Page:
Nickel and DimedOur sharpest and most original social critic goes "undercover" as an unskilled worker to reveal the dark side of American prosperity. Millions of Americans work full time, year round, for poverty-level wages. In , Barbara Ehrenreich decided to join them. She was inspired in part by the rhetoric surrounding welfare reform, which promised that a job -- any job -- can be the ticket to a better life. To find out, Ehrenreich left her home, took the cheapest lodgings she could find, and accepted whatever jobs she was offered. Moving from Florida to Maine to Minnesota, she worked as a waitress, a hotel maid, a cleaning woman, a nursing-home aide, and a Wal-Mart sales clerk. She lived in trailer parks and crumbling residential motels.
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Table of contents. Please choose whether or not you want other users to be able to see on your profile that this library is a favorite of yours. Finding libraries that hold this item Introduction: Getting Ready From the inside front book cover: "Barbara Ehrenreich is the Thorstein Veblen of the twenty-first century. And this book is one of her very best--breathtaking in its scope, insight, humor, and passion. In , Barbara Ehrenreich decided to join them.
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When Barbara Ehrenreich set out to write the book that would become Nickel and Dimed , her stated goal was pretty straightforward: to see if she could pay for rent, food, and other bills as a low-wage worker. As Barbara came to learn, and explains throughout her book, such a goal is far from simple. In Nickel and Dimed , Barbara sets out to experience the working life of low-wage laborers first-hand. She is, of course, interested in poverty in general—as a journalist, Barbara had covered the topic extensively before writing this book—but here she is particularly concerned with the plight of the working poor. Labor is defined in economic terms throughout the book, as work performed in exchange for payment. But the term also serves to encapsulate the notion….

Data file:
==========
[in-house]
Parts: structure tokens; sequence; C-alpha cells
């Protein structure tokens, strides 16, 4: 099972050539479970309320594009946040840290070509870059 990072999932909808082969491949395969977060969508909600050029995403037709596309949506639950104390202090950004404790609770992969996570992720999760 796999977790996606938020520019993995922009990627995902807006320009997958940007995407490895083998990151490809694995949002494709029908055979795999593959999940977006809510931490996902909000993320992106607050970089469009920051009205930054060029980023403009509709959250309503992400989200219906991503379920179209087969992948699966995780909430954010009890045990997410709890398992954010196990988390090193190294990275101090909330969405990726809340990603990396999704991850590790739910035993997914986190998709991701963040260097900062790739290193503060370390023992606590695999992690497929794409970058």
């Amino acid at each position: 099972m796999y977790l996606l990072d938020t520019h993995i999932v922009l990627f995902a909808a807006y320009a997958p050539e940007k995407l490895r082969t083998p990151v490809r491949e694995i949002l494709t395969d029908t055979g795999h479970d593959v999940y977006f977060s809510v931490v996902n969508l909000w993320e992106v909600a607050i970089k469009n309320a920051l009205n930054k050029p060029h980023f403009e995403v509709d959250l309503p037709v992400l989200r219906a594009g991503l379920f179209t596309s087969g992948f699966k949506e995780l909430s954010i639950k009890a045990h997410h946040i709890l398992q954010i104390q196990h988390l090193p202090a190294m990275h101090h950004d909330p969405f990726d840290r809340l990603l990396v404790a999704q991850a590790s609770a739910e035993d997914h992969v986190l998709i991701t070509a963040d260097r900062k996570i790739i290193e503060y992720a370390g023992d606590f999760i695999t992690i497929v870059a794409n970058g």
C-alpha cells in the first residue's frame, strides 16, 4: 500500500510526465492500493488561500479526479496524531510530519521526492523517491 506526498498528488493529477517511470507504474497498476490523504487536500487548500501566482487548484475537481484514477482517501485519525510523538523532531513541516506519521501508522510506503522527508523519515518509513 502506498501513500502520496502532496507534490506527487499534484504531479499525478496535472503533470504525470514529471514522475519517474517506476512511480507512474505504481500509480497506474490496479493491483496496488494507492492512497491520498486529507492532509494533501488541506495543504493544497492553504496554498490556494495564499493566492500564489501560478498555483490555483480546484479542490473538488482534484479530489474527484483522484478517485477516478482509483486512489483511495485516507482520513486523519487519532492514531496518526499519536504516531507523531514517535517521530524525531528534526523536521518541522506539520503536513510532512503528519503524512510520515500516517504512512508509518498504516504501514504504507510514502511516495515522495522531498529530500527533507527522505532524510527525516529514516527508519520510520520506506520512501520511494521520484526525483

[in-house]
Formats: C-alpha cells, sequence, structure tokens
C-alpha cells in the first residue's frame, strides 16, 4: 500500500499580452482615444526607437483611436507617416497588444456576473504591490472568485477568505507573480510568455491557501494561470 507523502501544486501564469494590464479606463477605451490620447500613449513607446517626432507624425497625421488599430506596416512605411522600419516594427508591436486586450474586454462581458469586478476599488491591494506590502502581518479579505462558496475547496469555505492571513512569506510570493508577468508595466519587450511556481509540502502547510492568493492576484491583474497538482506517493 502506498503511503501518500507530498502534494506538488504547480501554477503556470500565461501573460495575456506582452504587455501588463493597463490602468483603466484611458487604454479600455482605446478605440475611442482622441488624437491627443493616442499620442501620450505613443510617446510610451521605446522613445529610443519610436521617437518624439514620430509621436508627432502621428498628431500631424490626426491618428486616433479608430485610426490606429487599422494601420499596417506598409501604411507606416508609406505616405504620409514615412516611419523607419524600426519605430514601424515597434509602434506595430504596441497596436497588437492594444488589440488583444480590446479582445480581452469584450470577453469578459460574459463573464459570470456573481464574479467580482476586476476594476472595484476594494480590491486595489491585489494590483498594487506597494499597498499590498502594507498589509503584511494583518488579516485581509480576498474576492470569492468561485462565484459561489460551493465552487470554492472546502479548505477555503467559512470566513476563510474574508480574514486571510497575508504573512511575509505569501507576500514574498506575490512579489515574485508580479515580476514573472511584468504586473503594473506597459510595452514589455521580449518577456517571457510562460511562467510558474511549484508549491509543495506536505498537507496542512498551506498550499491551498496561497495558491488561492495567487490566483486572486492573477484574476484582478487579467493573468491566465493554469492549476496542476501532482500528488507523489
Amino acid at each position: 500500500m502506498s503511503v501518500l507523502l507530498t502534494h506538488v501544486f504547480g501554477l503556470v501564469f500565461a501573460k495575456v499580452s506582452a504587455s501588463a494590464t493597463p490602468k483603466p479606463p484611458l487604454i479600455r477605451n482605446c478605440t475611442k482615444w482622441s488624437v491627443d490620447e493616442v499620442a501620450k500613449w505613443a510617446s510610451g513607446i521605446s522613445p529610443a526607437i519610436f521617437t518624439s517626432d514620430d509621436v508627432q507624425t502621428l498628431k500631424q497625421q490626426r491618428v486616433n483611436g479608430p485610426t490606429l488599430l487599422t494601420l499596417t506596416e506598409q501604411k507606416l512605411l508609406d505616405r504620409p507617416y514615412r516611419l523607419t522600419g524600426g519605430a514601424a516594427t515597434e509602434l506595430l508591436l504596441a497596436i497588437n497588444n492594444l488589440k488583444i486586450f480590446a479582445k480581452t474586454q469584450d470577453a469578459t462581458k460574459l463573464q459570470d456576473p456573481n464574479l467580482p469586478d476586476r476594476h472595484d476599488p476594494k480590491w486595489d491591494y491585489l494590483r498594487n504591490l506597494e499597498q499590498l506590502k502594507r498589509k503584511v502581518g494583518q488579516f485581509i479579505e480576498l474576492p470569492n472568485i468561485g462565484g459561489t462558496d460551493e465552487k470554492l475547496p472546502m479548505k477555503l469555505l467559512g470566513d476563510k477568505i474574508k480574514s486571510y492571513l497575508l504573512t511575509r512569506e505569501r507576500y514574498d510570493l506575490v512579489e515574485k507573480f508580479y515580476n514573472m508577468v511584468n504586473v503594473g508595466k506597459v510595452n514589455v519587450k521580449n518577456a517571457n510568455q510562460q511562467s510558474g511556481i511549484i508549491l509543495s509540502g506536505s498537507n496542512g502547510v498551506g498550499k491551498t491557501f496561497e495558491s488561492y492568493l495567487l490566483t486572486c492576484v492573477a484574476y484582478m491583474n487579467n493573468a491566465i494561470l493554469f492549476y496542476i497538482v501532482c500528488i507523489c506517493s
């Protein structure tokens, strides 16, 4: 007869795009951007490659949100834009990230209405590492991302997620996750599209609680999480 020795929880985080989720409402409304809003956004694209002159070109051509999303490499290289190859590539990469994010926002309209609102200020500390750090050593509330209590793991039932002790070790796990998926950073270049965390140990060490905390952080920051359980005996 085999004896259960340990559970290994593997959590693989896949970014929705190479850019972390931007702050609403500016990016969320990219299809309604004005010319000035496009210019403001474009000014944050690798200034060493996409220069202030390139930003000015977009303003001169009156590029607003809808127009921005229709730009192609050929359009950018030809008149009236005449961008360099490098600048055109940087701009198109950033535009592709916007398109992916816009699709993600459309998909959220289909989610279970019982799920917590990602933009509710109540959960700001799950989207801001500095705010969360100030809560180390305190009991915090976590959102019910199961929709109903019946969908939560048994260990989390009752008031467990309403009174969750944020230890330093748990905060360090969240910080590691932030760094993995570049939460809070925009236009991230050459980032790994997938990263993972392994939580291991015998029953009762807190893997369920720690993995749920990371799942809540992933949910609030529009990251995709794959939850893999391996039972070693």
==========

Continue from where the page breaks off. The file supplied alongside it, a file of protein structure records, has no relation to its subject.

Join NursingCenter to get uninterrupted access to this Article. This article examines circumstances in the contemporary United States that increase health disparities. Minority women are particularly vulnerable because of environmental stress. Furthermore, absent or inadequate healthcare coverage deters the use of preventive healthcare practices. Organizing themes are as follows: underserved , which describes factors that contribute to health disparities and examines the consequences, particularly for underserved minority groups; understudied , which examines potentially fruitful, but as yet insufficiently investigated, avenues of research needed to better understand the basis for health disparities; and underestimated , which argues that without trusting researcher-community partnerships, interventions to address health disparities will be flawed and ineffective. Disparate survival rates for underserved segments of the US society have been documented with respect to heart disease, cerebrovascular disease, malignant neoplasms, diabetes mellitus, and other conditions.